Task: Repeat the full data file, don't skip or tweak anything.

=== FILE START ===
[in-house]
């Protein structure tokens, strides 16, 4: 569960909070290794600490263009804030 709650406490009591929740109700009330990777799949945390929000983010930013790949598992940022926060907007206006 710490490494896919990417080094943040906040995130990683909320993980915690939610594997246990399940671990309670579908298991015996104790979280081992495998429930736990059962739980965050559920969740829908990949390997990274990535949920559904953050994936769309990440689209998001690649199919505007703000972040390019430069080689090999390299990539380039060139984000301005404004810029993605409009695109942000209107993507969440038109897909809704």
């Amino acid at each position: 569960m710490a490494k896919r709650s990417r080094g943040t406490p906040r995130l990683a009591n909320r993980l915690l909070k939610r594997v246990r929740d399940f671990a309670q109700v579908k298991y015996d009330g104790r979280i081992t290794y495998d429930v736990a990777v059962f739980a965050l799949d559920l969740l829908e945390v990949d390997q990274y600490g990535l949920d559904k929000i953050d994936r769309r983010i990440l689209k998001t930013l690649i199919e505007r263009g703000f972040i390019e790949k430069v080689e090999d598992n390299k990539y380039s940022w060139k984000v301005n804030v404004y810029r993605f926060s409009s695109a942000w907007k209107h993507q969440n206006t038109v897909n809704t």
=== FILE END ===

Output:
[in-house]
């Protein structure tokens, strides 16, 4: 569960909070290794600490263009804030 709650406490009591929740109700009330990777799949945390929000983010930013790949598992940022926060907007206006 710490490494896919990417080094943040906040995130990683909320993980915690939610594997246990399940671990309670579908298991015996104790979280081992495998429930736990059962739980965050559920969740829908990949390997990274990535949920559904953050994936769309990440689209998001690649199919505007703000972040390019430069080689090999390299990539380039060139984000301005404004810029993605409009695109942000209107993507969440038109897909809704």
């Amino acid at each position: 569960m710490a490494k896919r709650s990417r080094g943040t406490p906040r995130l990683a009591n909320r993980l915690l909070k939610r594997v246990r929740d399940f671990a309670q109700v579908k298991y015996d009330g104790r979280i081992t290794y495998d429930v736990a990777v059962f739980a965050l799949d559920l969740l829908e945390v990949d390997q990274y600490g990535l949920d559904k929000i953050d994936r769309r983010i990440l689209k998001t930013l690649i199919e505007r263009g703000f972040i390019e790949k430069v080689e090999d598992n390299k990539y380039s940022w060139k984000v301005n804030v404004y810029r993605f926060s409009s695109a942000w907007k209107h993507q969440n206006t038109v897909n809704t």